The hardy semi-feral breed is being introduced to the Forest of Dean in a bid to preserve natural grazing pasture from being overgrown.
Many grazing areas in the Forest have become overgrown following the cull of thousands of free roaming sheep during the 2001 foot and Mouth outbreak.
The first pilot scheme will see about ten animals put out to graze in a fenced off area of the Heywood Plantation on the outskirts of Cinderford, later this month.
If successful, it will be repeated in other parts of the Forest.
The exercise is being overseen by Foresters’ Forest, a Heritage Lottery Funded Landscape Partnership Scheme coordinating 50 projects within the Forest.
Sue Middleton, programme manager, said: “The ponies will be in a fenced off area and will prevent grazing areas being taken over by undergrowth.”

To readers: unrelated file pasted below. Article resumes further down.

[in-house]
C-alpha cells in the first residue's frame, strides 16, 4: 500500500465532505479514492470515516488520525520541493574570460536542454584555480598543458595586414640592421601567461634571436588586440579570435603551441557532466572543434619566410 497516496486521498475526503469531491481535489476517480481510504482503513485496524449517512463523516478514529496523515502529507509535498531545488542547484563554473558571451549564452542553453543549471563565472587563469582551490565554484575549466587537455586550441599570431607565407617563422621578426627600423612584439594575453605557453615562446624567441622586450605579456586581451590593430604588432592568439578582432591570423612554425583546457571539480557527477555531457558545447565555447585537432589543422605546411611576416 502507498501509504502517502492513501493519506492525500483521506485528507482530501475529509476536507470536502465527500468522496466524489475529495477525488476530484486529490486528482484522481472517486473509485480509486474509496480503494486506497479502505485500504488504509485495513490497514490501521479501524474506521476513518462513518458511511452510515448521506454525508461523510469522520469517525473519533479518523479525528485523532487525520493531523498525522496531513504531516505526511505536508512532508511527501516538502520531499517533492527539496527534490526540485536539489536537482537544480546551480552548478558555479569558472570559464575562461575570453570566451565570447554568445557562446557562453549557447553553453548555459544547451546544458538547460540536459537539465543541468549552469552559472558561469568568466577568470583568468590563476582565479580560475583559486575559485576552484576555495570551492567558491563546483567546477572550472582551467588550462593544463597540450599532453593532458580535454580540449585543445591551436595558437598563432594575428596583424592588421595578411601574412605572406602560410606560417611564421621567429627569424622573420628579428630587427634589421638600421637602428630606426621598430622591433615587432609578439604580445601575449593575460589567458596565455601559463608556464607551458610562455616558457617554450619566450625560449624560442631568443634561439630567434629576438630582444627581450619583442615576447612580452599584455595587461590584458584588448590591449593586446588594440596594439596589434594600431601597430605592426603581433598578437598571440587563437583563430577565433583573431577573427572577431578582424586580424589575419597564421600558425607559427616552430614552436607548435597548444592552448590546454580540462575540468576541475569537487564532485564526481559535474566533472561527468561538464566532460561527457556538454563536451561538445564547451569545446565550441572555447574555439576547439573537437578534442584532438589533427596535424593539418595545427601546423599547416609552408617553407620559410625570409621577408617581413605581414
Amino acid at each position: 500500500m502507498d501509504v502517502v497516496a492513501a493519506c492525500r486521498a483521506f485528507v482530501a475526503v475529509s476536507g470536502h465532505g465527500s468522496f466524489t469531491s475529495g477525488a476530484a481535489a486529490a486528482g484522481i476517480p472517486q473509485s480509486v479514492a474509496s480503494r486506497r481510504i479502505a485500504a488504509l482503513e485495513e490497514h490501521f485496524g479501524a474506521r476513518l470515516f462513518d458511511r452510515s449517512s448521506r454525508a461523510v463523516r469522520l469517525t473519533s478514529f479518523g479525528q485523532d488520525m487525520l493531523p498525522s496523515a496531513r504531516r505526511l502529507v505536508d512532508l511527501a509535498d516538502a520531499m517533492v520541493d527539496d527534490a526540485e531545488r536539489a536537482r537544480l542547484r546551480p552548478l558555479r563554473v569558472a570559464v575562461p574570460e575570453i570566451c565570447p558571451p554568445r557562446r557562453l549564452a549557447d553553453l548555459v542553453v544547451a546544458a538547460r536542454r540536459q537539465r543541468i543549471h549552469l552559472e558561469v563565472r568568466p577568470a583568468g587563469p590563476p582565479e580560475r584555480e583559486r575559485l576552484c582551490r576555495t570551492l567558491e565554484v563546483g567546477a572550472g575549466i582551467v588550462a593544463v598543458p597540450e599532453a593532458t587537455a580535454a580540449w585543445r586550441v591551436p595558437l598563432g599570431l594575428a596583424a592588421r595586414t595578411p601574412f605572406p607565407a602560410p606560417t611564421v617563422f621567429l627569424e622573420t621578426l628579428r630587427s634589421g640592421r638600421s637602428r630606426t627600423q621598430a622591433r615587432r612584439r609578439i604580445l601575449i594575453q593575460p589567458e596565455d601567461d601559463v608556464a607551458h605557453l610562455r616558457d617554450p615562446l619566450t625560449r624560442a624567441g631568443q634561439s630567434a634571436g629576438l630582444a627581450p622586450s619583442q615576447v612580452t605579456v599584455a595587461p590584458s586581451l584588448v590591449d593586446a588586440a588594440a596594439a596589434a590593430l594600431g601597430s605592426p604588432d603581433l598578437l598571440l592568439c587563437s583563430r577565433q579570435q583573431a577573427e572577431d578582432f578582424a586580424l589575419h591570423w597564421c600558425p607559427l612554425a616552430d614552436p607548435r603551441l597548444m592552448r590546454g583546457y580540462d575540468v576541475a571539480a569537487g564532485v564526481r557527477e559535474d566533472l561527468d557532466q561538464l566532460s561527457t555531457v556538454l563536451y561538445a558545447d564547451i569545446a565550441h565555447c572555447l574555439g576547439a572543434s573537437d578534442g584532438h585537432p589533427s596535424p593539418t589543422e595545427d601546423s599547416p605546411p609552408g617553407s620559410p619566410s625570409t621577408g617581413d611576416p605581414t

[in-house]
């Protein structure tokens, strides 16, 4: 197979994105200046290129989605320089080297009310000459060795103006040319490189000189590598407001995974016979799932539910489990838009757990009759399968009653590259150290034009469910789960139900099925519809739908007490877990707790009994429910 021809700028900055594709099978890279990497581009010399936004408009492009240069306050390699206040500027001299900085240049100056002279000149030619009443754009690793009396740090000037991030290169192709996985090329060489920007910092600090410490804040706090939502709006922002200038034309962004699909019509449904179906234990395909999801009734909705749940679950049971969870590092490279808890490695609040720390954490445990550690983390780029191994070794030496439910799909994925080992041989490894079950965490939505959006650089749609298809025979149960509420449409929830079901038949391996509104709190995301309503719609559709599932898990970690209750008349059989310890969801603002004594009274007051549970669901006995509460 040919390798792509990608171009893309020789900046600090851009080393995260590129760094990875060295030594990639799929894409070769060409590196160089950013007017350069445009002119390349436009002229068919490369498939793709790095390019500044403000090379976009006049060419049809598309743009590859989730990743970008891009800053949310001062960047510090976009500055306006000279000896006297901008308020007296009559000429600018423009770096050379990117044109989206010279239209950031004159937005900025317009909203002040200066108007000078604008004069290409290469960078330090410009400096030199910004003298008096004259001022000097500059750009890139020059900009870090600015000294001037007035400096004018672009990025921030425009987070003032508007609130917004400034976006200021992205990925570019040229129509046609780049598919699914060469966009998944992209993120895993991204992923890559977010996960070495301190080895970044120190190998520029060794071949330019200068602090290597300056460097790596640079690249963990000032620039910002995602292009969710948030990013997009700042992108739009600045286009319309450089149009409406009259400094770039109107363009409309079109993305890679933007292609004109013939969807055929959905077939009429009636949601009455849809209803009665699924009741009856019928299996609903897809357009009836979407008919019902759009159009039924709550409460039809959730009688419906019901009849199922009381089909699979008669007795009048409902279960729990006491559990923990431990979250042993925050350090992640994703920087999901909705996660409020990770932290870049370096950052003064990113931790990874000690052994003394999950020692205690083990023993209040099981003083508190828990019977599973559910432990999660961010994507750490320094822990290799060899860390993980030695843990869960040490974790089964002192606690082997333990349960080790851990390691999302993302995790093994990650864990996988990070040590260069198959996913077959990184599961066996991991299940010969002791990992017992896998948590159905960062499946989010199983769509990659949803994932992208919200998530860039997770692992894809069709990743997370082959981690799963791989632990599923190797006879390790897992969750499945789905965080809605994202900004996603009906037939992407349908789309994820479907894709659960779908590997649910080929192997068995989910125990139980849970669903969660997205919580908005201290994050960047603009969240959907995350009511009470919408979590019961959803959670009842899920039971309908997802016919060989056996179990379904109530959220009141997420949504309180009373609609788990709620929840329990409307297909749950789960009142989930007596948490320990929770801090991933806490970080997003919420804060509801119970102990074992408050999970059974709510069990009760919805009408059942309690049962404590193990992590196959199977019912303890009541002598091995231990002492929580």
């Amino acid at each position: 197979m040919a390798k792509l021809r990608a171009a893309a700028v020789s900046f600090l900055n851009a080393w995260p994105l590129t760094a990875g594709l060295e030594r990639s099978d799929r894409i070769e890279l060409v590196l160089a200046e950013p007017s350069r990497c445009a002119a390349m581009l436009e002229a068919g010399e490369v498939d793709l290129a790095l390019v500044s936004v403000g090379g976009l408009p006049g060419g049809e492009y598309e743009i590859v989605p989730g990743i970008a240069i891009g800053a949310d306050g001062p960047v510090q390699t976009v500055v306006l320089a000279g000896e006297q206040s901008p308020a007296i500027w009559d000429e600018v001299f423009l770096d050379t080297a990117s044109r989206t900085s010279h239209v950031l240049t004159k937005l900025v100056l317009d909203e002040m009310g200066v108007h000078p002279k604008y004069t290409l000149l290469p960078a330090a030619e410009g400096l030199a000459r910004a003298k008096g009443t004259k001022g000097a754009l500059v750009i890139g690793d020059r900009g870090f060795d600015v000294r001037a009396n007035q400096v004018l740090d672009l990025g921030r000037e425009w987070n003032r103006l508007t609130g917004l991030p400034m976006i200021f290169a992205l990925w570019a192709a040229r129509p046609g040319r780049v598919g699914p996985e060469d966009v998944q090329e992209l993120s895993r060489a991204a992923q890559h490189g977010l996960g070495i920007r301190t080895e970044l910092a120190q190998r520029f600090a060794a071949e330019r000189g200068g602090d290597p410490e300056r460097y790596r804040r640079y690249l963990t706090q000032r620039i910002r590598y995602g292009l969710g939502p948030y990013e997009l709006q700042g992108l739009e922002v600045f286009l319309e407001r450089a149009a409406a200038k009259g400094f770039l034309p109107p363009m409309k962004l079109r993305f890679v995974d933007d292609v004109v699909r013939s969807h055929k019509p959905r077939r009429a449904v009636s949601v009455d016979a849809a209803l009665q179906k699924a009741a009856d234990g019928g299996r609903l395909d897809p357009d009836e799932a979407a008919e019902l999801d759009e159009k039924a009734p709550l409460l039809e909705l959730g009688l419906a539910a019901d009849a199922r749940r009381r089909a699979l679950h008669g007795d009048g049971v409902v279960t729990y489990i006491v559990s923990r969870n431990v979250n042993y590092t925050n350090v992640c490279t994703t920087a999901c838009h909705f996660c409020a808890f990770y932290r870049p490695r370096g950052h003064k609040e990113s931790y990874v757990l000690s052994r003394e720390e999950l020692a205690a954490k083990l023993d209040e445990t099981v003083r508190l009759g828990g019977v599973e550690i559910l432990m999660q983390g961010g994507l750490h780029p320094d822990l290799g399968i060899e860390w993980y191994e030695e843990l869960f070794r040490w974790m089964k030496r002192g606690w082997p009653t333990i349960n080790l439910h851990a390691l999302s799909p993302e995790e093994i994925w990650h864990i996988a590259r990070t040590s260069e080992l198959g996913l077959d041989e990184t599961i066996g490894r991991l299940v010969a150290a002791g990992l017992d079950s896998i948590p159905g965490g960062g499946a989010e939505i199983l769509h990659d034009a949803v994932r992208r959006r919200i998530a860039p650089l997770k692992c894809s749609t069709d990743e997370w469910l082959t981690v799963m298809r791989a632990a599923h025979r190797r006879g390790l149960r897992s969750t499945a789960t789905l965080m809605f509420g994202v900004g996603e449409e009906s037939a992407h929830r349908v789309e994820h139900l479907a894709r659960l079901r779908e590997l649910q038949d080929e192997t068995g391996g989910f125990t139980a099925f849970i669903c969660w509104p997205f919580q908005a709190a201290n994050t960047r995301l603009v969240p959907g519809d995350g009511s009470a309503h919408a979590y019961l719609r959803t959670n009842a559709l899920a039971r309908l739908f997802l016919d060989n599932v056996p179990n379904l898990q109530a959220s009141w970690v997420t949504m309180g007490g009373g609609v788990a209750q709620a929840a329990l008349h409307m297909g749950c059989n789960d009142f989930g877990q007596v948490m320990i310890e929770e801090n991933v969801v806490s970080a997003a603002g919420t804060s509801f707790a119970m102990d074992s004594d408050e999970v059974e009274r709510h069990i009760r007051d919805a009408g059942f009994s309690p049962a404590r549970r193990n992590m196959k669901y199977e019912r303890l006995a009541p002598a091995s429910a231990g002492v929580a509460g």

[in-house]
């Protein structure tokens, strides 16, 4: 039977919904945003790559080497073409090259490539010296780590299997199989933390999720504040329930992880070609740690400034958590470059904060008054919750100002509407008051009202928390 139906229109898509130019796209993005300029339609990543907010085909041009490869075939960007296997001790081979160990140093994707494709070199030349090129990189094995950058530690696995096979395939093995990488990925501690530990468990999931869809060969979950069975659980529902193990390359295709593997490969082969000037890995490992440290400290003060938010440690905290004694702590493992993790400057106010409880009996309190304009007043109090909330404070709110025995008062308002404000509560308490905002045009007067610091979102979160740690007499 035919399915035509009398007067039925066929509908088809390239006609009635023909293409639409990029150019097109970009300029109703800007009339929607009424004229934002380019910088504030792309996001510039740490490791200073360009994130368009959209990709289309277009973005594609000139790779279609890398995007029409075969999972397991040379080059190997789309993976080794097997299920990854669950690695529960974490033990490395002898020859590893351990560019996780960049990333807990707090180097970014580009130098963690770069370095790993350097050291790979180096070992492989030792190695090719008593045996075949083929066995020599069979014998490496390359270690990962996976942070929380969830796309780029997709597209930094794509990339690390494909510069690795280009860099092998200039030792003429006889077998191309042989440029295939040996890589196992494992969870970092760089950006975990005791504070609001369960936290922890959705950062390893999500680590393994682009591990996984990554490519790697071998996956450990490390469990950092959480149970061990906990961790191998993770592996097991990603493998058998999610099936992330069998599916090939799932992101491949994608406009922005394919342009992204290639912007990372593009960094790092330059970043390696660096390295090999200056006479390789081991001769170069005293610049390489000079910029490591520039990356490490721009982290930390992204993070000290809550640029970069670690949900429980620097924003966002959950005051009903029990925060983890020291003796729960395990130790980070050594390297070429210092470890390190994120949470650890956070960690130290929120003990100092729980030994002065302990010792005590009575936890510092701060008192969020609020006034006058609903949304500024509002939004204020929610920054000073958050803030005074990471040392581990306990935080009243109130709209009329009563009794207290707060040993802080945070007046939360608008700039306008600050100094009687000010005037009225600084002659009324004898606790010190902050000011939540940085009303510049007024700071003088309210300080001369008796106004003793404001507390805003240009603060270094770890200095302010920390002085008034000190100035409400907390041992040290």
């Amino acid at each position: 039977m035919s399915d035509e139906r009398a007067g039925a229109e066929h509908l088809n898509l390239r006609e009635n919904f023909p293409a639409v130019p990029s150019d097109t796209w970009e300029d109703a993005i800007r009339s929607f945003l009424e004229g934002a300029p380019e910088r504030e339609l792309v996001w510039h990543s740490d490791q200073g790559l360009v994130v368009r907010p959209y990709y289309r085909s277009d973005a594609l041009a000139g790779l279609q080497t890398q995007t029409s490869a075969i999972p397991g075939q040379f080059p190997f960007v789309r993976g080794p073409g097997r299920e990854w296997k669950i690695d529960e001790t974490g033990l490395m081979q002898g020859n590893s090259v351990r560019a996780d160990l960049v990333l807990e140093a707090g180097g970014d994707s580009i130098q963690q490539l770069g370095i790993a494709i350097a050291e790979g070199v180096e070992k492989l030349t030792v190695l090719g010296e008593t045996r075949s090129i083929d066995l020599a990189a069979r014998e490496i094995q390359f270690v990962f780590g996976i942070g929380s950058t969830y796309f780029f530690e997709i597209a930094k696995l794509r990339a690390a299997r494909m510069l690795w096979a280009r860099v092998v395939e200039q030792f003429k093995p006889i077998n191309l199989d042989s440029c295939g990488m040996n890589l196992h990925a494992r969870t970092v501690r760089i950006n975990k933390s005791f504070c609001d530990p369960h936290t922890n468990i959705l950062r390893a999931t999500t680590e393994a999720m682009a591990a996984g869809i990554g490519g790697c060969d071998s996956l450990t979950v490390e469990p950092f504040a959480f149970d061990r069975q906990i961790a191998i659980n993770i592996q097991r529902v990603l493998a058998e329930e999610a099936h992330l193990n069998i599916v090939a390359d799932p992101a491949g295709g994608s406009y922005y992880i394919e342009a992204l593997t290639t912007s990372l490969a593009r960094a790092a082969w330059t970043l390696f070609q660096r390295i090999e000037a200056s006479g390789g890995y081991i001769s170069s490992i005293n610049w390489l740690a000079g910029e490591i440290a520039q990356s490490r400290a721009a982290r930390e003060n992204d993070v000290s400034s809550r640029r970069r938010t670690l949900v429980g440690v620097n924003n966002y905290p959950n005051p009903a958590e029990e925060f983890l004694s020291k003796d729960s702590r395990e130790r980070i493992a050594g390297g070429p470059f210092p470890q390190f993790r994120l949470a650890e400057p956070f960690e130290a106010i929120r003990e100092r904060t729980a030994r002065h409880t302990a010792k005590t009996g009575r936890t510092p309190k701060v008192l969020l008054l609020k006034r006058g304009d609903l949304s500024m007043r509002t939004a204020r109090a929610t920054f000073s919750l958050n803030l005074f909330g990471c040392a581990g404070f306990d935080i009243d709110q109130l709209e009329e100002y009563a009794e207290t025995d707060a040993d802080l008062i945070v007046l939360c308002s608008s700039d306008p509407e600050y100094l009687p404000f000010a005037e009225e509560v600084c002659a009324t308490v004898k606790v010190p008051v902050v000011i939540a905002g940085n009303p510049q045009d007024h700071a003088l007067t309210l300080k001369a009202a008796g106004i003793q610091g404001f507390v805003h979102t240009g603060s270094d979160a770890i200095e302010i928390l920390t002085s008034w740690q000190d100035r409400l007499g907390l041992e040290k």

Mark Terry-Lush, director, Wye Valley and Forest of Dean Tourism, welcomed the arrival of the ponies.
He said: “We welcome visitors from all over the world and Exmoor Ponies are no exception, we hope they enjoy our countryside.
“It’s an interesting initiative and one that we support because they do a great job of maintaining the land and I’m sure they will be an added attraction for tourists.
“Perhaps the initiative could be expanded to the Wye Valley, but with Welsh Mountain Ponies, which are more native to our area and achieve the same result.”